In 1947, the Metronome All-Stars, comprised of Dizzy Gillespie on trumpet, Bill Harris on Trombone, Buddy DeFranco on clarinet, Flip Phillips on tenor saxophone, Nat King Cole on piano, Billy Bauer on guitar, Eddie Safranski on bass and Buddy Rich on drums, recorded a composition by Nat King Cole entitled "Leap Here". A few years had past since the 1942-44 recording ban and the bop influences of Charlie Parker were beginning to show in compositions by Swing era artists, such as Nat King Cole. This date also marks the first nominee of a bebop musician, Dizzy Gillespie. Up until this point, the majority of Metronome All-Star artists were primarily associated with the Swing era. However, much of that would change in the coming years.
Dizzy Gillespie is considered one of the pioneers of Bebop with the likes of Charlie Parker and Thelonious Monk. Gillespie not only was a small group leader and sideman, he also led big bands in the 1950's. Gillespie was at the forefront of Afro-Cuban jazz, bring such styles as salsa and other Latin American influences into the jazz spotlight. His performance with the Metronome All-Stars on "Leap Here"in 1947 is considered one of his best, and is documented on several compilations of Gillespie's best work.
By 1949, the stylings of Bebop were in full swing as shown by the personnel of the Metronome All-Star selection with musicians such as Dizzy Gillespie, Miles Davis, and Fats Navarro on trumpet, Buddy DeFranco on clarinet, Shelly Manne on drums, Lennie Tristano on piano, and Charlie Parker on alto saxophone. It was the first induction for the both Parker and Tristano into the Metronome All-Stars, and the recording produced was quintessential Bebop. This recording marks one of the few times Parker and Tristano collaborated together.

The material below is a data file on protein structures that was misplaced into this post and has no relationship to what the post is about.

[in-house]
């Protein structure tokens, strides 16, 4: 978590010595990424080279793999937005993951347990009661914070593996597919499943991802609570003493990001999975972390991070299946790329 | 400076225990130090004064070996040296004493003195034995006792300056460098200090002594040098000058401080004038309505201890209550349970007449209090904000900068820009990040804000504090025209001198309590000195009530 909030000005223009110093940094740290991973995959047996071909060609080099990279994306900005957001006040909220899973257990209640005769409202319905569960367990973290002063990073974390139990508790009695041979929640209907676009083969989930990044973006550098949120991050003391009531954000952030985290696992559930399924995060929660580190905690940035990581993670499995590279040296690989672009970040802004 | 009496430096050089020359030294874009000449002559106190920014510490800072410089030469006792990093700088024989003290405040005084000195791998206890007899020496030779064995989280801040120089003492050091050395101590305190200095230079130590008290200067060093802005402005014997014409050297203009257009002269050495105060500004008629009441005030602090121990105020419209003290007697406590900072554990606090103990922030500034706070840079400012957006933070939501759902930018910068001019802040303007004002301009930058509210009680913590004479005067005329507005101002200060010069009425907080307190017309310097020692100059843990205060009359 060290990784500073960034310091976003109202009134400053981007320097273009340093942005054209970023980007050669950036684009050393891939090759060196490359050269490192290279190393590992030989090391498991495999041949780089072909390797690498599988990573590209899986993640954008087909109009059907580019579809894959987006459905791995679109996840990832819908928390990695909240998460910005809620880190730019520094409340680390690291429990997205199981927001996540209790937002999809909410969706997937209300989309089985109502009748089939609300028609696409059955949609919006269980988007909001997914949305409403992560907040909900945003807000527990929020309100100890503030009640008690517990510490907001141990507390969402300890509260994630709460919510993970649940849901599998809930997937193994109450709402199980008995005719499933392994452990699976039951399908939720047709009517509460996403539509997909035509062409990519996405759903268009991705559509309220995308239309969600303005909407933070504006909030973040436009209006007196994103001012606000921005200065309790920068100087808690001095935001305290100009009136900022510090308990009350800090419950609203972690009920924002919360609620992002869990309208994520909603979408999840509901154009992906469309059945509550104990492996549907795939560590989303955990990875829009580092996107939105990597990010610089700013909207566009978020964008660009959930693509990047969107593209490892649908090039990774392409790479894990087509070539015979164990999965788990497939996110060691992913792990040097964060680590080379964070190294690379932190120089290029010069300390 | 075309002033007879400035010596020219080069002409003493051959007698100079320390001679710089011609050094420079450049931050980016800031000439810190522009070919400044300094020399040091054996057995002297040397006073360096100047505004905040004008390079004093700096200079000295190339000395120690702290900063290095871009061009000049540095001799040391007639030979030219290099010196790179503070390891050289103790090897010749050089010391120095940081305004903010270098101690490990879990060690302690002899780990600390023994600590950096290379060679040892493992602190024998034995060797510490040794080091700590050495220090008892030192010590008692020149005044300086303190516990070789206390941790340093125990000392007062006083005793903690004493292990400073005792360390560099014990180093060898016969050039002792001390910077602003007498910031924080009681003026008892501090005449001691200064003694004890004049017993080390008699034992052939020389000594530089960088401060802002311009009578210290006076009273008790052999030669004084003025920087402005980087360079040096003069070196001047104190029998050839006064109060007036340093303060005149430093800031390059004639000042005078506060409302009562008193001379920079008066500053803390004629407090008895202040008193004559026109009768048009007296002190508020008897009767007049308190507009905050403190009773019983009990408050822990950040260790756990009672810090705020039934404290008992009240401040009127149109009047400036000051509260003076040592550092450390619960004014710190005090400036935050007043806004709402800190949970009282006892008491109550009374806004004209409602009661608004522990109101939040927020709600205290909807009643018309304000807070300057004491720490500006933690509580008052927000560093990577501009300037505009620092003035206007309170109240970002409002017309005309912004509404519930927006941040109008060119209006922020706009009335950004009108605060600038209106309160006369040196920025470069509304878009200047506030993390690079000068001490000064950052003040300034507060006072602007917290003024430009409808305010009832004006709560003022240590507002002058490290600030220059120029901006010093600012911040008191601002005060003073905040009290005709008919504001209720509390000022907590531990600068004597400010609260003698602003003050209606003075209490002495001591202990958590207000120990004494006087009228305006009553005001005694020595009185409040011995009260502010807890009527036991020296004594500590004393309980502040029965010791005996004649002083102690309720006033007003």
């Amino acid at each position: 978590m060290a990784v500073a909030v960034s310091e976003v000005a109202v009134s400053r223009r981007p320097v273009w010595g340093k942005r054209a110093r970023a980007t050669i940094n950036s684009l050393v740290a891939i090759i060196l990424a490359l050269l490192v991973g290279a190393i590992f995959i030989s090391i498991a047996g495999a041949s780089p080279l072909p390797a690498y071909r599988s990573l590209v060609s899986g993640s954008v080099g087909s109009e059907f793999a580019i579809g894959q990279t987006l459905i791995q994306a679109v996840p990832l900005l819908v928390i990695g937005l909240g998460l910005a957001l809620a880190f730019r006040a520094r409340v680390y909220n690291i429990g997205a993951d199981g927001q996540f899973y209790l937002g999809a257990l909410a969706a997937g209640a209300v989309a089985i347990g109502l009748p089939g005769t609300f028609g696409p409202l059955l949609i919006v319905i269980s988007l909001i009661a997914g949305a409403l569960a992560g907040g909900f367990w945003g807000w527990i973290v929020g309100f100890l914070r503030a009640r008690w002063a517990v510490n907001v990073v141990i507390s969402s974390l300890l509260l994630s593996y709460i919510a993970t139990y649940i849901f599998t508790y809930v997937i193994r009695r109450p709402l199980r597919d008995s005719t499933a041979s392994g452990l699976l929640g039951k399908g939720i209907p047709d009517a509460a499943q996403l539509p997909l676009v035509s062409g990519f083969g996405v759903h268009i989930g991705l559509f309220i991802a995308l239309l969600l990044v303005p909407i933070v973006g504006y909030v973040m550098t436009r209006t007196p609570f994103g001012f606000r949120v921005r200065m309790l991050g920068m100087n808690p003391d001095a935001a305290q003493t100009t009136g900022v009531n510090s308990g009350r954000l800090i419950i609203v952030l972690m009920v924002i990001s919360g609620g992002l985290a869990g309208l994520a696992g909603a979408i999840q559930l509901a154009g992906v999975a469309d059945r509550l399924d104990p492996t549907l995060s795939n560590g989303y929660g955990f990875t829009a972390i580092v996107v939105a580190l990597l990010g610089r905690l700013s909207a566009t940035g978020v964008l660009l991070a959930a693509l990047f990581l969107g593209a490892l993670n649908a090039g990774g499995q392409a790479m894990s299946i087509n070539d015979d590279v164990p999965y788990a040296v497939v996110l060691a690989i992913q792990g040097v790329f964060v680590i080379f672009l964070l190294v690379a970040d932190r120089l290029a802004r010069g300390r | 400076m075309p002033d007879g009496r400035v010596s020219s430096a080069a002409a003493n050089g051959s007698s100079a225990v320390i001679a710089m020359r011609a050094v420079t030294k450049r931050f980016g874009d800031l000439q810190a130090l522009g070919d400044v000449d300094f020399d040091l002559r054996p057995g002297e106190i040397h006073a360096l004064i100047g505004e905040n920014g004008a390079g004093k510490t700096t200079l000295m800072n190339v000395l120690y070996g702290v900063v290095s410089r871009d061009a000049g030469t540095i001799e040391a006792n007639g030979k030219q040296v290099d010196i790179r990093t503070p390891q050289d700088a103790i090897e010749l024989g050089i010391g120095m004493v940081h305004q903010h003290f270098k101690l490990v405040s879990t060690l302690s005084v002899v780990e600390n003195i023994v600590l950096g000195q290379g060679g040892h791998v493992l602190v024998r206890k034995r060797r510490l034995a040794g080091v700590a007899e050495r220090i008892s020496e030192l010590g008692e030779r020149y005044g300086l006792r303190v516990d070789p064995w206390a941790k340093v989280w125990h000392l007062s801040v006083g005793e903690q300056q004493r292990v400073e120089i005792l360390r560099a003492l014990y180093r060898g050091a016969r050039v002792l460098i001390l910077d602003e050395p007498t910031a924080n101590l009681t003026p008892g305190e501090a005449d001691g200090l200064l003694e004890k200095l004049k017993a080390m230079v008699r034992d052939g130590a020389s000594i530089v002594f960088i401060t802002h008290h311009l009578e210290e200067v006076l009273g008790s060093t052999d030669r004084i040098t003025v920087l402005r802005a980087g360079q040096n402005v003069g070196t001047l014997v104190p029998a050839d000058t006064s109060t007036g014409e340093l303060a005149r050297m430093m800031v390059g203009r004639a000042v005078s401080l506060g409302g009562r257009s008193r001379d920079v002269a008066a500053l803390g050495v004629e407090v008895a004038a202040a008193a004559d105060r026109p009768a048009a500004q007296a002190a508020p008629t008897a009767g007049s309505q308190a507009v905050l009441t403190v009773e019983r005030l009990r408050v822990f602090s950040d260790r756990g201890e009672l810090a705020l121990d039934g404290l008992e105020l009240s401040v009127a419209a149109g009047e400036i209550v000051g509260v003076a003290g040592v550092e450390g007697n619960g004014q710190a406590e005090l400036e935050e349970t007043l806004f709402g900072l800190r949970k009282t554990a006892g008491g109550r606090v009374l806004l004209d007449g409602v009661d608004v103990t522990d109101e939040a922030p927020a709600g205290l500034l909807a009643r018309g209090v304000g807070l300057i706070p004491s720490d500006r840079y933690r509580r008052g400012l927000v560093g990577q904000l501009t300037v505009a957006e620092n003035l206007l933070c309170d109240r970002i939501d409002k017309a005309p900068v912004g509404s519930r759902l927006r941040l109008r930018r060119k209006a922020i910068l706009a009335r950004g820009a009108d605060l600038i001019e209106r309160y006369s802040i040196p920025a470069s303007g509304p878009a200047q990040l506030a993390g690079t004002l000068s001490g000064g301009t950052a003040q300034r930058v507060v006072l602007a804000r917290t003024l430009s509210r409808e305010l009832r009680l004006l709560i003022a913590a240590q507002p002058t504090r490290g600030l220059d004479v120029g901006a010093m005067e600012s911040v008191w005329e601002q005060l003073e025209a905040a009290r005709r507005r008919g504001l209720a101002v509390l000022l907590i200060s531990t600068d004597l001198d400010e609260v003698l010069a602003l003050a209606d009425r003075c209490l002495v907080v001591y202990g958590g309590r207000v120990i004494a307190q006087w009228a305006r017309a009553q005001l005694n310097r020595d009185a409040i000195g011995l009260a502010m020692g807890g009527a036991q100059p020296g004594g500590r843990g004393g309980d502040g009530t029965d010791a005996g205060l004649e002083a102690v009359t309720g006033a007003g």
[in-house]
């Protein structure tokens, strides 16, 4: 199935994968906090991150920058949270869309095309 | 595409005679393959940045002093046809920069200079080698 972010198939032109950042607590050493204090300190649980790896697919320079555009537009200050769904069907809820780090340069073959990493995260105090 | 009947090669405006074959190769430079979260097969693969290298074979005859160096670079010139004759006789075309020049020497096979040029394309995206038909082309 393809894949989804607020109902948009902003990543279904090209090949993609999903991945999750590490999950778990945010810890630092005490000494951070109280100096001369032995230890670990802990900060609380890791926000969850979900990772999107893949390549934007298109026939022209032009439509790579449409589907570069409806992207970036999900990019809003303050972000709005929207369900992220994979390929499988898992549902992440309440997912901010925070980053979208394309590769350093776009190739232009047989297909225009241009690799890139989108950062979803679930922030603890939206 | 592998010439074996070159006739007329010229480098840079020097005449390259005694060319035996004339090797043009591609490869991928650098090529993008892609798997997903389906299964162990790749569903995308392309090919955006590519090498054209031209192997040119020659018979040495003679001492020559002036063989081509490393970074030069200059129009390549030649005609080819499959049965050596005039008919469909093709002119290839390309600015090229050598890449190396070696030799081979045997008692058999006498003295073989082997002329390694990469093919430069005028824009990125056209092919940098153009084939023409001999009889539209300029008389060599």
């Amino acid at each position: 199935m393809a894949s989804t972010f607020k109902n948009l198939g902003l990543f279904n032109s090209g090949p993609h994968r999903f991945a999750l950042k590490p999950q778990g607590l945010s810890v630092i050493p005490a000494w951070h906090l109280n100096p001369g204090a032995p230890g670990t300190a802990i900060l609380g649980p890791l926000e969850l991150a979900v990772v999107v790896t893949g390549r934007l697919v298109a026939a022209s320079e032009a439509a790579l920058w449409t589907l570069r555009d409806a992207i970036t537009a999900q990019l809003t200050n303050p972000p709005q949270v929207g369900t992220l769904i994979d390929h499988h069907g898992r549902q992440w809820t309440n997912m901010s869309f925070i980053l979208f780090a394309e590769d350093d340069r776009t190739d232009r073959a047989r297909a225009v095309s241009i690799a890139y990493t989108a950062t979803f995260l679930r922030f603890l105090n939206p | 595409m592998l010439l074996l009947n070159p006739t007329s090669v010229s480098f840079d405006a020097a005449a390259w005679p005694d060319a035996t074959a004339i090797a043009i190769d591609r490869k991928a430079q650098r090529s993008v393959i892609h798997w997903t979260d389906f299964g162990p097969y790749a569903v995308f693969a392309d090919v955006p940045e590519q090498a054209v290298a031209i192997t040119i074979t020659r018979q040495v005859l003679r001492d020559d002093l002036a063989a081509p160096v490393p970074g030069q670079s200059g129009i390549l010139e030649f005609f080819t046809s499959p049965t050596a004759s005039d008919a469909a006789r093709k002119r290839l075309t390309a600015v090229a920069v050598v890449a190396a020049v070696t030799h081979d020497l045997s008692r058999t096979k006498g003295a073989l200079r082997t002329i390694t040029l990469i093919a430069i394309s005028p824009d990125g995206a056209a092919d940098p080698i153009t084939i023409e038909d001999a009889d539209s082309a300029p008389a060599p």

The composition "Victory Ball," written by Lennie Tristano, incorporates a polyphony of mixed meter in the melodic phrases, something his student, Warne Marsh, describes as meter studies. Nonetheless, the inclusion of a bigger ensemble gave Tristano a larger palette of colors to work with outside of his usual group, and as a result, the Metronome All-Stars recording of "Victory Ball" is not only in the Bebop style, but has the harmonic complexity, and density, of modern classical orchestration. Since its 1949 recording, "Victory Ball" has only been recorded a handful of times by such artists as tenor saxophonist Warne Marsh and alto saxophonist Anthony Braxton. The title, "Victory Ball," references the anti-war poem by Alfred Noyes at the conclusion of World War I.
The following year, the Metronome All-Stars recorded another composition by Lennie Tristano entitled "No Figs." This virtuosic piece of music demands a very high level of proficiency by the musician and has only been recorded by Tristano's groups outside of the 1950 Metronome All-Stars release. The ensemble includes a similar personnel to the year prior but with Lee Konitz beating out Charlie Parker for the alto saxophone chair, Max Roach beating out Shelly Manne on the drums.
Blind pianist George Shearing was apart of the 1951 Metronome All-Stars ensemble. The London born pianist emigrated to the United States in 1947 and started his own quartet in 1949 that included the vibraphone, a unique instrument for jazz during the 1940's and 50's. His compositions, such as "Lullaby of Birdland," and "Conception," were highly regarded and he popularized standards such as "September in the Rain." His inclusion into the Metronome All-Stars was early in his career, however he still contributed the composition "Local 802 Blues," named after the Musicians Union in New York City. This 1951 recording is unique because it incorporates simultaneous improvisation by two musicians, something that was rarely utilized up until this point. Shearing lived a long life with many accomplishments including a knighthood in 2007. He died in 2011 at the age of 91.